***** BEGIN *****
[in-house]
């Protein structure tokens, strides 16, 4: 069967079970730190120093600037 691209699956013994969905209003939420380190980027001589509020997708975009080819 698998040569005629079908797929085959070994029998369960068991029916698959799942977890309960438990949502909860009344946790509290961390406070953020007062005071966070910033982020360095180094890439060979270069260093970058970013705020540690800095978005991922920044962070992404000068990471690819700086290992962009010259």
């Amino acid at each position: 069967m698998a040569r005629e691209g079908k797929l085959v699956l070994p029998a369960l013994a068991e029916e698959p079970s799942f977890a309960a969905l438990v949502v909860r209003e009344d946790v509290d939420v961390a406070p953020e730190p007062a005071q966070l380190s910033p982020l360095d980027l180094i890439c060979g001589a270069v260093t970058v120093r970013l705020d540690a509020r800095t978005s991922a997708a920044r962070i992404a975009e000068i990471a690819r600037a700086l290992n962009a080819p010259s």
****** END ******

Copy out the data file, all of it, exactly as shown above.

[in-house]
């Protein structure tokens, strides 16, 4: 069967079970730190120093600037 691209699956013994969905209003939420380190980027001589509020997708975009080819 698998040569005629079908797929085959070994029998369960068991029916698959799942977890309960438990949502909860009344946790509290961390406070953020007062005071966070910033982020360095180094890439060979270069260093970058970013705020540690800095978005991922920044962070992404000068990471690819700086290992962009010259």
């Amino acid at each position: 069967m698998a040569r005629e691209g079908k797929l085959v699956l070994p029998a369960l013994a068991e029916e698959p079970s799942f977890a309960a969905l438990v949502v909860r209003e009344d946790v509290d939420v961390a406070p953020e730190p007062a005071q966070l380190s910033p982020l360095d980027l180094i890439c060979g001589a270069v260093t970058v120093r970013l705020d540690a509020r800095t978005s991922a997708a920044r962070i992404a975009e000068i990471a690819r600037a700086l290992n962009a080819p010259s």